Q. We are considering refinancing our mortgage to take out some of our equity and help pay off some of our daughter and son’s student loans. We will be getting a lower interest rate but we will have a higher mortgage so our monthly payment will remain about the same. A friend warned us that we might lose some of our interest rate tax deduction by refinancing. We don’t understand this since when we run the amortization schedules, we will pay at least $1,000 more in interest on the new mortgage than we will pay on our current mortgage this year. If it matters, our new mortgage will be $325,000 at 4 percent and our current mortgage is around $200,000 at 6 percent. Won’t our interest deduction be higher now? If for some reason it won’t be, should we forget about refinancing? We’d really like to help our kids get out of debt and other than selling investments and thought this would be the best way to achieve that goal.
A. Your friend is correct about the tax deduction but that doesn’t mean refinancing wouldn’t be a good option for meeting your goal or in general for that matter. Current law limits home mortgage deduction to interest paid on qualifying mortgages. Qualifying mortgages are those taken out on or before October 13, 1987, mortgages for $1 million or less taken out after October 13, 1987, to buy, build or improve your home and home equity mortgages up to $100,000 not used to buy, build or improve your home limited to the fair market value of your home reduced by any of the two other mortgages listed.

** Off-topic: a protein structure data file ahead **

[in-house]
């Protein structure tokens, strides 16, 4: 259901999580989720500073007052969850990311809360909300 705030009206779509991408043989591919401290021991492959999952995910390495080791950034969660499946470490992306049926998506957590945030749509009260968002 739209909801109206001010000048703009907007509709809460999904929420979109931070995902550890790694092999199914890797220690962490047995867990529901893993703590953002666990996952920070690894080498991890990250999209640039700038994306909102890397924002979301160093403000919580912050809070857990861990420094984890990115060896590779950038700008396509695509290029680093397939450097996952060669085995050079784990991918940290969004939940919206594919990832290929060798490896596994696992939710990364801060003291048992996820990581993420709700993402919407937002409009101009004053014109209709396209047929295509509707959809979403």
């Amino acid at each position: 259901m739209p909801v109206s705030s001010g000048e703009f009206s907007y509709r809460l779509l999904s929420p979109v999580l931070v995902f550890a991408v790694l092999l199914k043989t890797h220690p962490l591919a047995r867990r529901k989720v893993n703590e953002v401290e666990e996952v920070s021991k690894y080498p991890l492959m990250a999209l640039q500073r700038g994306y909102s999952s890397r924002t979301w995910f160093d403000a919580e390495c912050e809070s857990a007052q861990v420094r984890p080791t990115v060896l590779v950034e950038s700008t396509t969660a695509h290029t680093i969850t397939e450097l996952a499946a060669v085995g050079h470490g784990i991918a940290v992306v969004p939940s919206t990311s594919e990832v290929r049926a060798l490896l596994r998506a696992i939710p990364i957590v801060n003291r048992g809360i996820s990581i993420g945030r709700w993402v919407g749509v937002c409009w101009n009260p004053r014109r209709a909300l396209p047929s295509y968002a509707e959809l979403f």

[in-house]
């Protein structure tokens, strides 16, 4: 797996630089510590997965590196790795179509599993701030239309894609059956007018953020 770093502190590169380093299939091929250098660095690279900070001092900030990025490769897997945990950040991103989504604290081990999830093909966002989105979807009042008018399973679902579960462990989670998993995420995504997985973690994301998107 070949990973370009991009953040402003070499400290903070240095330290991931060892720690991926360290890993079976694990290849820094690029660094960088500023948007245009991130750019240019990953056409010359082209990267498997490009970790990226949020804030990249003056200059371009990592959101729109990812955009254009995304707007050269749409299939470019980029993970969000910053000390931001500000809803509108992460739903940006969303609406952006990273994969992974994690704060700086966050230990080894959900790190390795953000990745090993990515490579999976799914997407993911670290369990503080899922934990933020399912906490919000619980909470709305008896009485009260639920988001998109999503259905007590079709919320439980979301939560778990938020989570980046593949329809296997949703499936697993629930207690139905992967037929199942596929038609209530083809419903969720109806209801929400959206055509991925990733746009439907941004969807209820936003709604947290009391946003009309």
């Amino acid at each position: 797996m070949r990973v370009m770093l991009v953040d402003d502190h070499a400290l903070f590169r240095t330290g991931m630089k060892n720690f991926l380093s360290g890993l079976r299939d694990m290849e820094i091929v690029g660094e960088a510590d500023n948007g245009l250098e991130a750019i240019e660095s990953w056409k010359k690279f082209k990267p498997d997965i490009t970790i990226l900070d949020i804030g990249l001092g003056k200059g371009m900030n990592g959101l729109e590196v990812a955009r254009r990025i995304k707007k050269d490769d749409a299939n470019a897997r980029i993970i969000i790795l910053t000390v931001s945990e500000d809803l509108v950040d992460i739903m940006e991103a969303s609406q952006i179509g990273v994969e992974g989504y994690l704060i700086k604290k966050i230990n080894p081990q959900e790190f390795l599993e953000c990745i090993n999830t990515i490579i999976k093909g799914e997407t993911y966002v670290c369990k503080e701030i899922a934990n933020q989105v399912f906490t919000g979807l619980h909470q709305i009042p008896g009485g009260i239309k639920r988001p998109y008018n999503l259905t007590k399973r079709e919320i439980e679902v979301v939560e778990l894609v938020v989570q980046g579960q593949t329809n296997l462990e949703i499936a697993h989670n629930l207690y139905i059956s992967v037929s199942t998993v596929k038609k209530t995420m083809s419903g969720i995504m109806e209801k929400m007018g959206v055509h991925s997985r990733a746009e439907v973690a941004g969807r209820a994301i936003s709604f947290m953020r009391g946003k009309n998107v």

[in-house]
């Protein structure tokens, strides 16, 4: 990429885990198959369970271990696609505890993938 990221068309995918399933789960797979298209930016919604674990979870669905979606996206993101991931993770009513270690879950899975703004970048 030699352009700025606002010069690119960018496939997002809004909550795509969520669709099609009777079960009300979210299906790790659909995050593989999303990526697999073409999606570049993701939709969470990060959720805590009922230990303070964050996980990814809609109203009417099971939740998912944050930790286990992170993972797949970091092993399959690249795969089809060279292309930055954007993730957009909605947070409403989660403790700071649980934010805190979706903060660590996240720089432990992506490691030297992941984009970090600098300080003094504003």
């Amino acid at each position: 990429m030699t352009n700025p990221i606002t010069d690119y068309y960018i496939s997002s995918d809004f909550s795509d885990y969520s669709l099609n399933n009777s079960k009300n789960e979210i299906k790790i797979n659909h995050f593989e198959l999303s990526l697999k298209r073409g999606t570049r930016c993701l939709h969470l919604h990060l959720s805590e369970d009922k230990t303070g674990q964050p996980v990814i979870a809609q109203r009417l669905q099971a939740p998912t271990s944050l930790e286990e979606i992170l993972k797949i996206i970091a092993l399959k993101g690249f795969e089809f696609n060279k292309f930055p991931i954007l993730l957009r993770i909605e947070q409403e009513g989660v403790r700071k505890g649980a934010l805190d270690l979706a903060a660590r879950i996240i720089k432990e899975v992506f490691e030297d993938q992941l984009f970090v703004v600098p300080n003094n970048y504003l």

The IRS distinguishes between acquisition indebtedness and home equity indebtedness to determine if your mortgage interest is deductible. Debt incurred to acquire, construct or substantially improve your home is tax deductible. Indebtedness is reduced as the debt is paid off and cannot be increased by refinancing. Refinancing of an acquisition debt is considered acquisition debt to the extent it does not exceed the principal outstanding on the loan immediately before the refinancing. Debt secured by the home which exceeds the acquisition indebtedness is deemed home equity indebtedness and is limited to the lesser of fair market value of the home minus total acquisition indebtedness on that home or $100,000 ($50,000 Married Filing Single), whichever is less.
Acquisition and home equity debt may be combined in a single loan when claiming interest deductions. Refinanced debt amounts in excess of the prior debt’s outstanding balance can be combined in a single loan. Interest on home equity money is not deductible for Alternative Minimum Tax purposes.
If your current mortgage is $200,000 and you refinance to a new $325,000 first mortgage you will be able to claim an interest deduction of the interest paid on $300,000. You will be allowed to include interest paid on the amount equal to your current loan plus $100,000 using the home-equity rules. You’ll have no deduction for the interest attributable to the $25,000 of the $325,000.
Regardless of the tax deduction, switching from a 6 percent to a 4 percent interest rate will save you money as long as your closing costs for the new mortgage are reasonable. To compare apples to apples, over an 18-year period you would pay a total of $327,525 on a $200,000 loan at 6 percent versus a total of $280,886 at 4 percent. A meeting with a tax professional may be of value.
Holly Nicholson is a certified financial planner in Raleigh. She cannot answer every question. Reach her at askholly.com or P.O. Box 97128, Raleigh, NC 27624